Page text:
Note: this post has been edited, based on the news that Marcus Foligno will be scratched against the Florida Panthers tonight.
As my colleague Tim Redinger wrote the other day, Mikhail Grigorenko is not being given much of a chance to succeed with the Buffalo Sabres. For starters, he has endured healthy scratches galore, something that ex-coach Lindy Ruff referred to as part of the growth process for young players. Through games 20, Grigorenko has played in 16, which is the same number that fellow rookie Mikael Granlund has played for the Minnesota Wild. I’m not a fan of the healthy scratch for learning purposes – but I’m not a coach, so I’ll shut up.
If we can forgive the healthy scratches, though, we still have to look at how much Grigoernko has played when he has suited up, and here the comparison to Granlund forces me to question the Sabres’ approach with their Russian rookie. Through his sixteen games, Granlund has averaged almost 20 (19.6) shifts a game, with an average of 14.75 minutes of playing time a night. Grigorenko? 14 (13.6) shifts and 10.4 minutes. Clearly, Minnesota is letting Granlund develop on the ice, not on the bench, and while neither rookie has scored a ton of points (one goal and five assists for Granlund; one goal and two assists for Girgorenko), Granlund’s three points in the last five games suggest he is benefitting from the ample amount of ice time he is seeing.
So the question is, where should the Sabres put Grigorenko, and how much time should they play him? I read through the comments on Tim’s post, and although everyone seems to agree that Grigorenko should be playing more, no one seemed to have any ideas on where to put the poor kid. Never one to shy away from the tough questions, I have devised a solution: throw Grigorenko on the second line, along with Tyler Ennis and Drew Stafford. Play Grigs at center, use Ennis and Stafford as your wingers, and watch the magic (or chaos) unfold!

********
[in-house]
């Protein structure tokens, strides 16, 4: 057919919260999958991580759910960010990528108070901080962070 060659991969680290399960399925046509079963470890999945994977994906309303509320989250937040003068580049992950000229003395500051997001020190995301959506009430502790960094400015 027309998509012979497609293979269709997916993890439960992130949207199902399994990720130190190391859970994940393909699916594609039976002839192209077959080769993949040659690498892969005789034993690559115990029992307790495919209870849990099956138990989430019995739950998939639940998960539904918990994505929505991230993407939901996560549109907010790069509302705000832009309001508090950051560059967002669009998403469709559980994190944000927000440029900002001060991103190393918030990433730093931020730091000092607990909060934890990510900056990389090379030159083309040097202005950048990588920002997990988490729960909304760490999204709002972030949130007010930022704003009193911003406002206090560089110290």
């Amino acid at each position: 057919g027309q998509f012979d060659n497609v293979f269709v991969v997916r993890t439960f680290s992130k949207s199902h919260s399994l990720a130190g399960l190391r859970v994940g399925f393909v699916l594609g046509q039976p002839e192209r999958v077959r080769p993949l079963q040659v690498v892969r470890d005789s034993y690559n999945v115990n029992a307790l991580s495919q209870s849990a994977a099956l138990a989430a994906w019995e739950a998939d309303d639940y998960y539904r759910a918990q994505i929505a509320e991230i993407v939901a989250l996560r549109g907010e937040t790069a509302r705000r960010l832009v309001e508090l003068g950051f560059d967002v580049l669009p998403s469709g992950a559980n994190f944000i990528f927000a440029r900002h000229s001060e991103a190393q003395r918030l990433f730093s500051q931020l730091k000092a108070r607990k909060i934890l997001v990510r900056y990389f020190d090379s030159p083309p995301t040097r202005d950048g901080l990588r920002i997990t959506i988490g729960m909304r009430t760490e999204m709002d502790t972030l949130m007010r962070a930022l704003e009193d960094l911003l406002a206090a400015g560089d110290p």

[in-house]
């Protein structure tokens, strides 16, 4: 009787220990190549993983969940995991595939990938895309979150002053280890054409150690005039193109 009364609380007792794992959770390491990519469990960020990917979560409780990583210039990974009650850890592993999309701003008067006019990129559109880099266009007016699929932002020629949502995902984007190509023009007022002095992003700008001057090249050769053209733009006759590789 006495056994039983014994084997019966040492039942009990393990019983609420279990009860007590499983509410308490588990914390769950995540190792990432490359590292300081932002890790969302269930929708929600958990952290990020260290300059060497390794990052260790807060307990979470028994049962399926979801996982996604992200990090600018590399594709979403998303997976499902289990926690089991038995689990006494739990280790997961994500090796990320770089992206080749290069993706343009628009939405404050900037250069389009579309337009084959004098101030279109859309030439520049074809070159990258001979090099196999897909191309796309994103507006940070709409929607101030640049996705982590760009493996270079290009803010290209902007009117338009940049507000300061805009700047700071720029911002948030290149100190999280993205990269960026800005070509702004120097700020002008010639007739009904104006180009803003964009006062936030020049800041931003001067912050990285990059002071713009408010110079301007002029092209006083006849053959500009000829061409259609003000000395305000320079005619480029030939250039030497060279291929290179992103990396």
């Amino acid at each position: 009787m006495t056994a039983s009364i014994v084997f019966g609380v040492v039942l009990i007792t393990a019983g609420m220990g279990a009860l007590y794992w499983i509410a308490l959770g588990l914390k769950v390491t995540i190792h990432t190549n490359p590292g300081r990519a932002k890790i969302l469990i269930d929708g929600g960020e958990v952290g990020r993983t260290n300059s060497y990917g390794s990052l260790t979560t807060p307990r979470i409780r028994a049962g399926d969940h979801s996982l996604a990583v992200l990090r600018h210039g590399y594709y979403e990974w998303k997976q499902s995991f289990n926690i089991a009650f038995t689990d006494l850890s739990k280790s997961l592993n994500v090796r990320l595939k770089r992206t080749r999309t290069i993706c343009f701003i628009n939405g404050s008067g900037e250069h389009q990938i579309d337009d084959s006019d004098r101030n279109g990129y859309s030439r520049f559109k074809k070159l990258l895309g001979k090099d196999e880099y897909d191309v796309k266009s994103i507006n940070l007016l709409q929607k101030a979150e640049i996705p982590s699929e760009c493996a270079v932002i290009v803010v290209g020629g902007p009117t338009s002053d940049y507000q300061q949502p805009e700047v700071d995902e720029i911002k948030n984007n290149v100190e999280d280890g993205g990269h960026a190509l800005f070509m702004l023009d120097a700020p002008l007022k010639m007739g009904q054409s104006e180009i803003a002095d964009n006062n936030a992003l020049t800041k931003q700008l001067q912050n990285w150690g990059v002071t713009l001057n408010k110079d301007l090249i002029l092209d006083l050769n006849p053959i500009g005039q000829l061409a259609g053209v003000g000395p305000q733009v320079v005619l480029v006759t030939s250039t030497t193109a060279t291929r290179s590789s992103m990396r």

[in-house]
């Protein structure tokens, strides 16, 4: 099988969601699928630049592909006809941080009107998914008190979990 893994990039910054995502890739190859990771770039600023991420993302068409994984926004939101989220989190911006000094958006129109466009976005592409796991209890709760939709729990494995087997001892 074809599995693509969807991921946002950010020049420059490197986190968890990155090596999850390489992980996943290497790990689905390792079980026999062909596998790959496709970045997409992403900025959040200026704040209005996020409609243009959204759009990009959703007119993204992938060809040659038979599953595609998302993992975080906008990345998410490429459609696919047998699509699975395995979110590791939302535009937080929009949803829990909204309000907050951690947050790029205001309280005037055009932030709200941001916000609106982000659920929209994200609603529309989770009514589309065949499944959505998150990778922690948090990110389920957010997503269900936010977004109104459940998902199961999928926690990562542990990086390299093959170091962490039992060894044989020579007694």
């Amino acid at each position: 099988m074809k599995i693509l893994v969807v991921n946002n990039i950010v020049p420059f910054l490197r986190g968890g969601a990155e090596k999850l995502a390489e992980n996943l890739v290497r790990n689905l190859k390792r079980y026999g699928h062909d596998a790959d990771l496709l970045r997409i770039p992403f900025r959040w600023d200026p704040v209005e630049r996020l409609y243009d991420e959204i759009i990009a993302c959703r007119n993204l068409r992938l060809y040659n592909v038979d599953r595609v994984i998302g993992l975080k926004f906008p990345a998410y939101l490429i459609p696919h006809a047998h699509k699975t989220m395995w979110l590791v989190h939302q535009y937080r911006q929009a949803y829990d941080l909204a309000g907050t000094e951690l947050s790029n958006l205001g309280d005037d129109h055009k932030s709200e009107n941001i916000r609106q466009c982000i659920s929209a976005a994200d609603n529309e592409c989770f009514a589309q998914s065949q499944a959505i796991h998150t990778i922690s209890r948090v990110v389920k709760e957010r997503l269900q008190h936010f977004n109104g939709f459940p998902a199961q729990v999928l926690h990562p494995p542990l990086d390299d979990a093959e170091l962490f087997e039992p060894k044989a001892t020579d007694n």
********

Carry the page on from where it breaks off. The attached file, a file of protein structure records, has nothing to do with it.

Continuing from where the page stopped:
Playing Grigorenko on the second line accomplishes a few things. For starters, this move not only gets Grigorenko more playing time, which is obviously what we all want to see, but it gets him on the ice with a genuine offensive weapon. I can see Grigorenko providing Ennis with a ton of quality scoring opportunities as their chemistry develops; after all, his scouting report does highlight his “ability as a playmaker,” with the ability to make “high-level reads quickly and effectively.” Why not give him a player like Ennis for whom he can create offense? Anyone here see him pairing with Patrick Kaleta to create an explosive scoring line?
Second, putting Grigorenko at center on this line moves Ennis back to where he ought to be playing: the wing position. Sorry: I enjoy watching Ennis play, but he’s not a center. Ennis has the build and speed of a winger anyway, so why keep trying to make him something he is not?
Third, pairing Stafford with Grigorenko might help Stafford start to, you know, actually score again. If Stafford continue to produce such amazing numbers as the 23 shifts, 13 minutes, two shots and zero points line he put up against Tampa Bay, he may find himself a healthy scratch in the not-so-distant future.
With a season already on the line, and the offense hit or miss most nights anyway, I fail to see what the Buffalo Sabres have to lose by playing Grigorenko a little more, on a better line. Hell, I’m even tempted to throw him on the first line with Thomas Vanek and Jason Pominville, but Grigorenko has not earned that right yet, nor has Cody Hodgson done anything to be shifted to a different line. Playing Girgorenko on the second line is something Ron Rolston should experiment with, as soon as possible. Hey – they play tonight, don’t they? I know – I’m a dreamer, but in my opinion, the Sabres need a few more people willing to dream big if they want to crawl out of the Northeast Division basement.
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